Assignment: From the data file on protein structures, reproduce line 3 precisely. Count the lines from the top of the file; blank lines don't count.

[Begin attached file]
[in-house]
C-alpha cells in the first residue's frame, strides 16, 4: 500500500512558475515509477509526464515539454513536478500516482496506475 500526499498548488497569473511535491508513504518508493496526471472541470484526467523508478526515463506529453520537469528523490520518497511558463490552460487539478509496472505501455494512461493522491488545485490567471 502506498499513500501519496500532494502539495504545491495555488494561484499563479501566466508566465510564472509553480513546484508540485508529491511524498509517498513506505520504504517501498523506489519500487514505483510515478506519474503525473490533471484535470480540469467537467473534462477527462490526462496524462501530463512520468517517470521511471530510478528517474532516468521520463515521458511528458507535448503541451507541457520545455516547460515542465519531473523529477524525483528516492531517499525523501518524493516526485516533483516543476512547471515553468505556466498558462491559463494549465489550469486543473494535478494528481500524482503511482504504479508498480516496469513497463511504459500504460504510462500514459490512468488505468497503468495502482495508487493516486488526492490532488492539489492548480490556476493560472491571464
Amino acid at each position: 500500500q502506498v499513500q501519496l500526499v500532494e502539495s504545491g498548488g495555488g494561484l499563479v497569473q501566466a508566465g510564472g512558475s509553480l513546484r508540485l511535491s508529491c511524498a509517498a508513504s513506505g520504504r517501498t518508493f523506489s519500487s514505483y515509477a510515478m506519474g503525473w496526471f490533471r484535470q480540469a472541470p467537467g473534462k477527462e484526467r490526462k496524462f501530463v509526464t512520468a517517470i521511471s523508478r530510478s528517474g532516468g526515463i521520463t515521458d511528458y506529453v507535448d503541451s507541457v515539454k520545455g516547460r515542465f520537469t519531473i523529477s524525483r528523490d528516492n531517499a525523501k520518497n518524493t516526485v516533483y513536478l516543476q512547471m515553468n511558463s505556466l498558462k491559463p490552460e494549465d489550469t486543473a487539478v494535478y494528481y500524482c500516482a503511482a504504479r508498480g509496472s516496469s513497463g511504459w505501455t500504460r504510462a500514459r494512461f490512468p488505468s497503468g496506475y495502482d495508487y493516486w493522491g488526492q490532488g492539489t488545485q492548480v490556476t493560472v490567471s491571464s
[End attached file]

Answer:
Amino acid at each position: 500500500q502506498v499513500q501519496l500526499v500532494e502539495s504545491g498548488g495555488g494561484l499563479v497569473q501566466a508566465g510564472g512558475s509553480l513546484r508540485l511535491s508529491c511524498a509517498a508513504s513506505g520504504r517501498t518508493f523506489s519500487s514505483y515509477a510515478m506519474g503525473w496526471f490533471r484535470q480540469a472541470p467537467g473534462k477527462e484526467r490526462k496524462f501530463v509526464t512520468a517517470i521511471s523508478r530510478s528517474g532516468g526515463i521520463t515521458d511528458y506529453v507535448d503541451s507541457v515539454k520545455g516547460r515542465f520537469t519531473i523529477s524525483r528523490d528516492n531517499a525523501k520518497n518524493t516526485v516533483y513536478l516543476q512547471m515553468n511558463s505556466l498558462k491559463p490552460e494549465d489550469t486543473a487539478v494535478y494528481y500524482c500516482a503511482a504504479r508498480g509496472s516496469s513497463g511504459w505501455t500504460r504510462a500514459r494512461f490512468p488505468s497503468g496506475y495502482d495508487y493516486w493522491g488526492q490532488g492539489t488545485q492548480v490556476t493560472v490567471s491571464s